Pop art is an art movement that emerged in the 1950s and flourished in the 1960s in America and Britain. It draws inspiration from sources in popular and commercial culture such as advertising, Hollywood movies and pop music. Key pop artists include Andy Warhol, Roy Lichtenstein, Richard Hamilton, Peter Blake and David Hockney, who took images -that might otherwise be considered disposable (e.g. Campbell’s soup can label)- that represent popular culture and presenting them as works of art.
In 1957 pop artist Richard Hamilton listed the ‘characteristics of pop art’ in a letter to his friends the architects Peter and Alison Smithson:
Pop Art is: Popular (designed for a mass audience), Transient (short-term solution), Expendable (easily forgotten), Low cost, Mass produced, Young (aimed at youth), Witty, Sexy, Gimmicky, Glamorous, Big business
Andy Warhol used Marilyn Monroe as a theme to study the cult of celebrity. He used the same image from a film promotion photo multiple times and in a variety of colour ways. The slight distortion of overlaid images creates striking resonance and cartoon-like quality to the pictures.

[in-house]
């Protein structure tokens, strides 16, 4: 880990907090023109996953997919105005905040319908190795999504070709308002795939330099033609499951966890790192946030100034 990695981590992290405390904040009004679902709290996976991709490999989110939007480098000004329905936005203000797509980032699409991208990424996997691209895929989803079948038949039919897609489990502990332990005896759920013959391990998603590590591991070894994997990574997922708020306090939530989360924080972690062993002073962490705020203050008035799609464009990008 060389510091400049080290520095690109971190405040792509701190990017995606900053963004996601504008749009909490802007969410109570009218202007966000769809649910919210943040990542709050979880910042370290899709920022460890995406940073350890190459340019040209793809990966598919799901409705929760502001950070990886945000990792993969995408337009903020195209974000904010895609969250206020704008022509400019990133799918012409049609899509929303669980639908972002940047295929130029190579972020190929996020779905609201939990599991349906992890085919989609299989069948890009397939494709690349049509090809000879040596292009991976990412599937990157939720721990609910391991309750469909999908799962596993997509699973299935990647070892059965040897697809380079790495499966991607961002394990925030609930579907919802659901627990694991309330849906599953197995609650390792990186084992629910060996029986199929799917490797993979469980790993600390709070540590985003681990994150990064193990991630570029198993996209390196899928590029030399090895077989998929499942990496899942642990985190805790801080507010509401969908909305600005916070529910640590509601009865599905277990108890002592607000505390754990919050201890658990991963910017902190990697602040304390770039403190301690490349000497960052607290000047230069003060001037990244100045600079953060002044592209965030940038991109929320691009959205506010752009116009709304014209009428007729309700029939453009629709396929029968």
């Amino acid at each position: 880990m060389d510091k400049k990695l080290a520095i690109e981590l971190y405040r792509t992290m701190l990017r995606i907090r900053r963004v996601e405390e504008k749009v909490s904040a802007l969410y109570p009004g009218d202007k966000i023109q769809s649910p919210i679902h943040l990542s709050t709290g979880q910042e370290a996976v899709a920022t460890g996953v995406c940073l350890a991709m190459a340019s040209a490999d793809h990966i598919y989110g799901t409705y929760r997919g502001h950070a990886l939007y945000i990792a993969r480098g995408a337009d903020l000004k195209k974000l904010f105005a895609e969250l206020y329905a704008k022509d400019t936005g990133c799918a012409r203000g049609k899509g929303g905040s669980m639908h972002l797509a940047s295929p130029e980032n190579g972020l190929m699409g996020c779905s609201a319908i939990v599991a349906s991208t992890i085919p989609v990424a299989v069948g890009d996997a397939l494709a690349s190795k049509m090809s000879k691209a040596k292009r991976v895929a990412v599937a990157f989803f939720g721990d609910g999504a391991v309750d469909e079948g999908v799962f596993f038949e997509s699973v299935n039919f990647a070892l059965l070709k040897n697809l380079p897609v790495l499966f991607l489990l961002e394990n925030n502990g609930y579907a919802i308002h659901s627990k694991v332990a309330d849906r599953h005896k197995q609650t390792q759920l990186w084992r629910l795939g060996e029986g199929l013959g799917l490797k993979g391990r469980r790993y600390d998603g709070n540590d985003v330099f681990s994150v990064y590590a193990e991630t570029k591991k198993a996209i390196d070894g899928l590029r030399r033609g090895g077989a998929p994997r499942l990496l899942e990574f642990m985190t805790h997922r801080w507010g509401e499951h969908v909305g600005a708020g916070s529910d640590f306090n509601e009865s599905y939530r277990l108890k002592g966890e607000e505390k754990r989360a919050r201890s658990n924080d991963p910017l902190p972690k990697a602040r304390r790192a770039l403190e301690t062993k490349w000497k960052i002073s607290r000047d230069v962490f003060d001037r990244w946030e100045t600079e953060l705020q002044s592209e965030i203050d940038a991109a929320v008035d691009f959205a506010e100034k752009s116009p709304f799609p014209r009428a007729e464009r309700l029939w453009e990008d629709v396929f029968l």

Whaam! 1963 Roy Lichtenstein 1923-1997 Purchased 1966 http://www.tate.org.uk/art/work/T00897
Richard Hamilton takes a more abstract approach.. Here he depicts fragments of a car bonnet and a woman- referenced only by patches of black and white paint that outline her curved form, the pair of red lips, which identify the position of her head, and by a pattern of concentric circles, which appears to represent her breast. The bonnet’s shape is more clearly indicated in pink and grey.